Now that the 2019 NFL Draft has come and gone, NFL.com’s Elliot Harrison has produced a fresh batch of league-wide Power Rankings.
Harrison moved New Orleans, Minnesota’s first opponent of the preseason, into the top overall spot, ahead of defending champion New England.
The Vikings set a franchise record in a seven-round draft by making 12 picks (view tracker) that were the most in the NFL.
Minnesota initially had five selections, which got bumped up to eight when three compensatory picks were awarded in February. After staying put in the first two rounds, General Manager Rick Spielman started a flurry of trade activity in the third and began banking late-round picks.
Harrison nudged Minnesota up one spot to No. 12 overall, mentioning the additions of center Garrett Bradbury in the first round and tight end Irv Smith, Jr., in the second because of how both players could help the Vikings running game.
Take a look at all of the Vikings 2019 NFL Draft Picks in photos.
What about the rest of the teams in the NFC North?
2018 Record: 12-4 (.750) | 2019 Opponents’ Strength of Schedule: (.430)
Selections made: 5 (started draft with 5 picks)
Round 3, 87th overall (from Detroit through New England): David Montgomery, RB, Iowa State Round 4, 126th overall: Riley Ridley, WR, Georgia
Round 6, 205th overall (compensatory from New England through): Duke Shelley, CB, Kansas State Round 7, 222nd overall (from Denver through Philadelphia): Kerrith Whyte, RB, Florida Atlantic
Round 7, 238th overall: Stephen Denmark, CB, Valdosta State
Harrison’s rank: 7 (up one)
Harrison’s take: “After some wheelin’ and dealin’ with the Patriots, the Bears tabbed David Montgomery (No. 73 overall) to join the mix after Jordan Howard’s exit. My colleague Daniel Jeremiah saw Montgomery as the second-best running back in the draft. Ultimately, Montgomery should be a more appropriate fit for Matt Nagy's offensive style than Howard was. … You’ll find plenty of critics who’ve downgraded the running back position so much that they would automatically pan the Montgomery pick. Your friendly writer is not one of them.”
Green Bay Packers
2018 Record: 6-9-1 (.406) | 2019 Opponents’ Strength of Schedule: (.488)
Selections made: 8 (started draft with 10 picks)
Round 1, 12th overall: Rashan Gary, DE, Michigan Round 1, 21st overall (from Seattle): Darnell Savage, S, Maryland
Round 2, 44th overall: Elgton Jenkins, C, Mississippi State Round 3, 75th overall: Jace Sternberger, TE, Texas A&M
Round 4, 150th overall: Kingsley Keke, DE, Texas A&M Round 6, 185th overall: Ka’Dar Hollman, CB, Toledo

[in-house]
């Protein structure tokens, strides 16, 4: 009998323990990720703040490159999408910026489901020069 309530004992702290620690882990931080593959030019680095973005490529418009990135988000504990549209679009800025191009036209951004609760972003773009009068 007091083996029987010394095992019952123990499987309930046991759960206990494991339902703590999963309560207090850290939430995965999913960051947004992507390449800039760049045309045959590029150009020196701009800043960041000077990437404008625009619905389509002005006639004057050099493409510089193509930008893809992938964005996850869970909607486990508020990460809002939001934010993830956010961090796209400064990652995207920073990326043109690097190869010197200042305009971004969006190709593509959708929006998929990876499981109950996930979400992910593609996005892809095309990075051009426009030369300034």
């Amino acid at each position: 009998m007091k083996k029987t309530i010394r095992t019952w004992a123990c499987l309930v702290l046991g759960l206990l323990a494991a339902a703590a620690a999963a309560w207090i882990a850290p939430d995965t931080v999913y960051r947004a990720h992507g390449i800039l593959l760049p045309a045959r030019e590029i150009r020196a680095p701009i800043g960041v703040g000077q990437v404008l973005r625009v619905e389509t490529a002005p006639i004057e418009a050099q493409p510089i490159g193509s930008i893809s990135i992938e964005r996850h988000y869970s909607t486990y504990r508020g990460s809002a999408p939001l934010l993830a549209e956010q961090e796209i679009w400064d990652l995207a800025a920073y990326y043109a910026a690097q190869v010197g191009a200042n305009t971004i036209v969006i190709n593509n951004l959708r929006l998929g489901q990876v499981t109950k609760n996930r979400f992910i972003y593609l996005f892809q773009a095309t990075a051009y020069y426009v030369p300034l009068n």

Round 6, 194th overall (from Seattle): Dexter Williams, RB, Notre Dame Round 7, 226th overall: Ty Summers, LB, Texas Christian
Harrison’s rank: 16 (up one)
Harrison’s take: “How good will be the Packers be in 2019? Much depends on whether or not the young receivers they drafted last year turn out, because, in a surprising development, they turned their nose up on the legion of mock drafters who thought they were in play for a wideout. Potential Game 1 starters from this year’s crop of rookies: Jenkins (No. 44 overall), Savage (No. 21). Not cheesy pick: Sternberger out of Texas A&M, a third-rounder (No. 75) who was the team’s fourth pick. NFL.com draft expert Bucky Brooks placed Sternberger in his top five tight ends by the end of the pre-draft process (batting cleanup behind T.J. Hockenson, Noah Fant and Irv Smith, Jr.).”
2018 Record: 6-10 (.375) | 2019 Opponents’ Strength of Schedule: (.504)
Selections made: 9 (started draft with 9 picks)
Round 1, 8th overall: T.J. Hockenson, TE, Iowa Round 2, 43rd overall: Jahlani Tavai, LB, Hawaii
Round 3, 81st overall (from Minnesota): Will Harris, S, Boston College Round 4, 117th overall (from Atlanta): Austin Bryant, DE, Clemson
Round 5, 146th overall: Amani Oruwariye, CB, Penn State Round 6, 184th overall: Travis Fulgham, WR, Old Dominion
Round 6, 186th overall: Ty Johnson, RB, Maryland Round 7, 224th overall: Isaac Nauta, TE, Georgia
Round 7, 229th overall (from Miami): P.J. Johnson, DT, Arizona
Harrison’s rank: 20 (down one)
Harrison’s take: “The Lions took hold of the free agency period, giving their roster a pretty stiff jolt to contend in what has become a tight and stout NFC North. Tightening gaps in March means drafting to prevent for future gaps in April. Detroit did gain an instant starter in the process, making the call to the premier tight end in the great college football marketplace, T.J. Hockenson (No. 8 overall). ... LB Jahlani Tavai (No. 43) might have been a reach, but S Will Harris should serve to fix up Matt Patricia’s secondary.”